ABU DHABI // Pablo Larrazabal took his place on the 18th green, along from those he had just vanquished, to seize the Abu Dhabi HSBC Golf Championship, and struggled to take in what he had just achieved.
The stunned Spaniard, still shaking from a one-shot victory over the golf luminaries Phil Mickelson and Rory McIlroy, was awaiting the official presentation of the Falcon Trophy when the magnitude of the past week's endeavours began to hit home.
He said: “I’m sitting there in the prize ceremony, and I say to myself, ‘Pablo, what the hell are you doing here?’ I’m shaking Rory’s hand and Phil is on my left.”
As a player who entered the week ranked 103 in the world, he knew most fans would consider him something of a party-crasher.
“I mean, I’ve beaten two of the three most talented guys in my era, and the last one, as well. Phil Mickelson and Rory McIlroy: what can I say?”
Having started the day three off the lead, he put on a masterclass of well-aimed wedges to take the slenderest of advantages down the 72nd hole.
Fairway safely located off the tee, Larrazabal then drilled a laser-like 5-wood to within 25 feet to set up an eagle opportunity.
It effectively extinguished the dual threat posed by the multiple major champions in his rear-view mirror.
“I knew I was my only enemy, so I just hit that 5-wood as hard as I could,” he said after his final-round 67. “I said to myself ‘just one more good swing’, and I ripped that thing.”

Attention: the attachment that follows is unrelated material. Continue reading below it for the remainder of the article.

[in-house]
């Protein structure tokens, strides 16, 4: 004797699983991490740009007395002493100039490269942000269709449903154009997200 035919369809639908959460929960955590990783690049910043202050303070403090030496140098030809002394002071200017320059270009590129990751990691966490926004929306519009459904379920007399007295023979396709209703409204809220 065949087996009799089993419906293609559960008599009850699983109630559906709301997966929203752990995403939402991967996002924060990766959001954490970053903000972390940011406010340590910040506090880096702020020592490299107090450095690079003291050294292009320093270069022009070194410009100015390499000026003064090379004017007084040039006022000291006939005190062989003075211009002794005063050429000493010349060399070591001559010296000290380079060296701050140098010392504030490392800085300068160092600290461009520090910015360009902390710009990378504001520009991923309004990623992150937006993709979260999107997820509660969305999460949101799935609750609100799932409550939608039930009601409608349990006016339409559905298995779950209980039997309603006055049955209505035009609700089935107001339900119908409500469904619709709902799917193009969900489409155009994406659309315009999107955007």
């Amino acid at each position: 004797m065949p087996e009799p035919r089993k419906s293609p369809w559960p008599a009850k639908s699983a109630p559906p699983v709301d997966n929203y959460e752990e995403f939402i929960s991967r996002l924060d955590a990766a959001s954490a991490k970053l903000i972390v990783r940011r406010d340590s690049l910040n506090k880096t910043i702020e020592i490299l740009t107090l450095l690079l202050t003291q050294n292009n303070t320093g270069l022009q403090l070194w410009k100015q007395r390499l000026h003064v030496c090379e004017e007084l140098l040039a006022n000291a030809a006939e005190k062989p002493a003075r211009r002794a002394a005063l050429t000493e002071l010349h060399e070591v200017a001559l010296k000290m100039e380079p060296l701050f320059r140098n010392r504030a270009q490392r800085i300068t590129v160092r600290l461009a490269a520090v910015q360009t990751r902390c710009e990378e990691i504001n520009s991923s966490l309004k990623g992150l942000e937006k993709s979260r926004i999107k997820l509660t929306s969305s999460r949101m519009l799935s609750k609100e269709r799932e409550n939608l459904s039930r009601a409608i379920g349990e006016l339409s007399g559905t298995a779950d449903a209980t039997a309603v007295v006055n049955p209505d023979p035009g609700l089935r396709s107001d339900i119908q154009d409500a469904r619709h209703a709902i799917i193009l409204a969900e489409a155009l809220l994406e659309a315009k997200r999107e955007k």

The resultant eagle attempt would have frayed nerves a bit, too. Rather tentative, Larrazabal left himself with a seven-foot putt for glory, knowing another miscalculation would have almost certainly prompted a sudden-death scenario.
“Thank god it went in,” he said. “Because I’d not be here if we went to a play-off.”
He kept his cool to claim the third triumph of his European Tour career. If the introductory success at the 2008 French Open was a win to prove he had the talent, he said – “even Tiger [Woods] at his best would not have beaten me that week” – then the 2011 play-off victory at the BMW International Open apparently demonstrated he had the belief.
He labelled the most recent conquest the consequence of serious dedication.
“It’s a win of hard work and teamwork,” said Larrazabal, who cited a 10-strong staff before giving little away about a mystery contributor whom he credits as key to his present prosperity.
“I’m not going to tell you who this is, because if I tell you the secrets then someone else will do it.
“I’ll make sure no one knows.”
Larrazabal’s revised schedule is a tad sketchy, as well. He will vault 50-odd spots this week to around 55th in the world rankings, putting him on the verge of automatic entry to the majors.
“I don’t know what I play now,” he said. “Do I play Doral? Do I play the Matchplay?
“I’ll play Qatar next week and then Dubai. After the Desert Classic I’m going home.”
Perhaps that will provide ample opportunity for some quiet reflection. Not that Larrazabal believes it, but his new-found status as a 2014 champion means Gleneagles, in September, and a place on Paul McGinley’s European team, now form a realistic objective.
He said: “What? If I had pressure here, I don’t want to go to the Ryder Cup.”
Follow us on Twitter @SprtNationalUAE